More than 3,400 Americans will be injured or killed by a defective Chrysler or General Motors vehicle during the first year of the car makers’ bankruptcies, according to a report by a consumer safety advocacy group.
The report predicts that defective GM and Chrysler vehicles sold before the bankruptcies will continue to cause deaths and injuries long after the companies emerge as new entities.
The report, “Public Safety at Risk: Bankruptcies Leave Legacy of Defects, Injuries and Deaths,” also forecasts fewer recalls for vehicles built by the old companies, a situation that it says will result in decreased public safety.
Rehoboth, Massachusetts-based Safety Research & Strategies said its study is based on data provided by both automakers to the National Highway Traffic Safety Administration (NHTSA).
The group was founded and is headed by Sean Kane, who was instrumental in the the Ford Explorer/Firestone tire recalls in the U.S. in 2000. It has additional staff in Washington, D.C. and Chicago.
The report examines a provision in the GM and Chrysler bankruptcies that allows the automakers to avoid liability for the vehicles built pre-bankruptcy. While both would be responsible for launching recalls and repairing defects in their current fleet, they would not be responsible for injuries and deaths caused by those defects, according to the report.
The report says that between the third quarter of 2003 and the fourth quarter of 2008, Chrysler fielded 3,497 death and injury claims; GM fielded 15,284. These represent an annual average of 636 and 2,779 casualties (individual deaths and injuries) respectively. With more than 40 million vehicles in the U.S. fleet, the two companies accounted for 47 percent of all claims filed against auto manufacturers during that time period, the report says. Yet, according to the group, GM and Chrysler only represent 38 percent of the market share.
“Combined, GM and Chrysler have a disproportionate share of the claims,” said Kane, president and CEO of Safety Research & Strategies, “and there is every reason to conclude that the injury and death rates will continue. But the claims will disappear and that will impact the rate of GM and Chrysler recalls and public safety in the future.”
From 2004 to 2008, Chrysler issued 109 recalls, affecting 11.4 million vehicles; GM launched 129 recalls, affecting 19 million vehicles.
According to Kane, the absence of death and injury claims will likely decrease the number of recalls and remedies GM and Chrysler will conduct after the bankruptcies.
“Automakers and NHTSA use death and injury data to monitor and recall defective vehicles,” Kane said. “If the claims aren’t filed, we lose an important defect surveillance tool. And if the companies bear no liability for deaths and injuries caused by the uncorrected defects, what incentive do they have to recall?”
The Safety Research & Strategies report, which includes a full state-by-state breakdown of claims, finds that Texas, California, Florida, Ohio and New York lead the nation in Chrysler and GM death and injury claims. The states with the least number of claims are Washington, D.C., North Dakota, Vermont, Wyoming and South Dakota.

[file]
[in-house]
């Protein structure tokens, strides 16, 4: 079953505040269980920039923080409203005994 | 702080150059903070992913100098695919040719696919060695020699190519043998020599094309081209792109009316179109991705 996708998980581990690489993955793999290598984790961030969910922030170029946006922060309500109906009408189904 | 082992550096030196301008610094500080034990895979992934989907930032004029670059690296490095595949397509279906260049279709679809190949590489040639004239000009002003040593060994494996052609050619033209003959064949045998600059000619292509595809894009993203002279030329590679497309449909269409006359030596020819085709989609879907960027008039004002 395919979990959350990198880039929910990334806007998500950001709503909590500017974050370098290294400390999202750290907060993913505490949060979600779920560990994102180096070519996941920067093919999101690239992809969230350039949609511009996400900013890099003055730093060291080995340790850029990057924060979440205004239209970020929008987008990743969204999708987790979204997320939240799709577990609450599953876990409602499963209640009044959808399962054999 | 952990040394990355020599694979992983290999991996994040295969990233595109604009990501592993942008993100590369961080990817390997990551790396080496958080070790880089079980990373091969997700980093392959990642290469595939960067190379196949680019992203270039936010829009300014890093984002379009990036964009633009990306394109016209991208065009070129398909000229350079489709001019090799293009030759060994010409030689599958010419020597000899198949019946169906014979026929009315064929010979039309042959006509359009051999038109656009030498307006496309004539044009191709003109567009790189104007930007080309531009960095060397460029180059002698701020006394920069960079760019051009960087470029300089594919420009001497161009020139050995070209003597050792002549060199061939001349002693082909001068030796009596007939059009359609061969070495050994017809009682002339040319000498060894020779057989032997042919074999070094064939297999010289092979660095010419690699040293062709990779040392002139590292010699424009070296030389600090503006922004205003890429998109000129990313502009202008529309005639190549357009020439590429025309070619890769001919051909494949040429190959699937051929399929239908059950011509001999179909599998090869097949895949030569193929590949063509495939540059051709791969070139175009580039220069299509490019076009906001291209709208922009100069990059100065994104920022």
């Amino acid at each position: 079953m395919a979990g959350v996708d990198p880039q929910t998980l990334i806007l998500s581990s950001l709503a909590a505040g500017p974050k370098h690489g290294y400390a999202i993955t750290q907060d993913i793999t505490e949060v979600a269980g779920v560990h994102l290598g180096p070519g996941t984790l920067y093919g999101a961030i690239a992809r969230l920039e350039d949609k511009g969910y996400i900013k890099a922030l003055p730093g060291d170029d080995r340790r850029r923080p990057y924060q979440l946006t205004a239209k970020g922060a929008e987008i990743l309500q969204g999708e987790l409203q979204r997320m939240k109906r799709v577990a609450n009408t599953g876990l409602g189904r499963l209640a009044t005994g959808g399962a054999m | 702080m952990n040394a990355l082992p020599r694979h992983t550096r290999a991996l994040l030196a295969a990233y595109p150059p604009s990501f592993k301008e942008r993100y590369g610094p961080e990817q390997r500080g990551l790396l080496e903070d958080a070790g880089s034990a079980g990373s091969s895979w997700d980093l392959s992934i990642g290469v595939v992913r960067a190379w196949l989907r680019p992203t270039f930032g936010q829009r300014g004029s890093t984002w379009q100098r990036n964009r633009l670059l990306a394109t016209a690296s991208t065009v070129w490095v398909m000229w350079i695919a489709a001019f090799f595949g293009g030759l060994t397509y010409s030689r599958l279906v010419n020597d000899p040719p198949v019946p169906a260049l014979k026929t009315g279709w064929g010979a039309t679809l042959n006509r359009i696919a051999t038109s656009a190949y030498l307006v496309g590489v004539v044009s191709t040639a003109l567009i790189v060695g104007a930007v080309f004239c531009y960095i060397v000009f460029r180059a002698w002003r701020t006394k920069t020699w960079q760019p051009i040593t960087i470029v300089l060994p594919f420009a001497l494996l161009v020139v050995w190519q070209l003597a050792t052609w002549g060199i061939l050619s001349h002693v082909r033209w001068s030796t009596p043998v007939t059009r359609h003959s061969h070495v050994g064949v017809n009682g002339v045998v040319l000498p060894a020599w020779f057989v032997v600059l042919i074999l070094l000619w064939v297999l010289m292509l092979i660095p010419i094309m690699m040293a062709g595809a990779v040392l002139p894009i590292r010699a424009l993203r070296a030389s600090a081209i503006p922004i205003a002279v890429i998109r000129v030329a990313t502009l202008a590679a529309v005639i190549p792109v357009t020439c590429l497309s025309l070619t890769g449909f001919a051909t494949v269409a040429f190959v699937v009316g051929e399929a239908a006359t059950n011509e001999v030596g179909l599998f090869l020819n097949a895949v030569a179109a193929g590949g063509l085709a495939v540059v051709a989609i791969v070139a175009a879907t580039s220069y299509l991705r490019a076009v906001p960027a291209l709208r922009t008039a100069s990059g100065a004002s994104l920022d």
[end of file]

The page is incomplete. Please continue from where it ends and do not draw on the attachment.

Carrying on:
Five consumer groups have gone to court to challenge the Chrysler bankruptcy settlement over the product liability issue.
A number of states have also challenegd the GM bankruptcy over product liability issues.
Cash for Insurance
Meanwhile, a California-based consumer group has also criticized how the bankruptcies treat defective product claims by suggesting that the money from a new “cash for clunkers” program just approved by Congress be used to provide insurance for owners of GM cars.
“The same $1 billion allocated for clunkers could purchase an insurance policy in the GM bankruptcy proceeding to provide for Americans who are injured or maimed, and the families of those killed by unsafe GM cars and trucks,” Consumer Watchdog President Jamie Court wrote in a letter to President Barack Obama.
Court said that the government should make compensation for GM victims a priority before paying cash for turning in old cars.
“While a typical bankruptcy would include successor liability — the new company would be responsible for the defects of the old company — this special process for GM provides no such protection for its victims. The new GM should be required to buy an insurance policy to adequately and fully pay the claims of consumers injured in the past and the future by GM’s defective cars and trucks,” Court wrote.
According to Consumer Watchdog, the success of cash-for-clunkers could very well depend upon the purchase of insurance to cover GM safety claims.
“If you want Americans to use their clunker vouchers for a 2009 GM car in the short term, Americans will have to know that if their gas tanks explode or brakes fail they won’t be able to hold GM accountable for their injuries. That’s certainly not going to help GM dealers move their inventory. Cash-for-clunkers will be far less effective in stimulating the economy if the government vouchers purchase foreign-made cars,” the letter stated.
Consumer Watchdog also pointed out what is said are “inappropriate priorities” in the GM bankruptcy: $100 million for an insurance policy to protect its officers and directors, a policy without a deductible for the executives; $2 billion per year for GM advertising; and hundreds of millions for Wall Street advisors.
“Americans have already sunk $50 billion in GM, and analysts expect that money will never be returned,” wrote Court. “How much is there to provide for those burned or killed by an exploding GM gas tank? Not a dime.”
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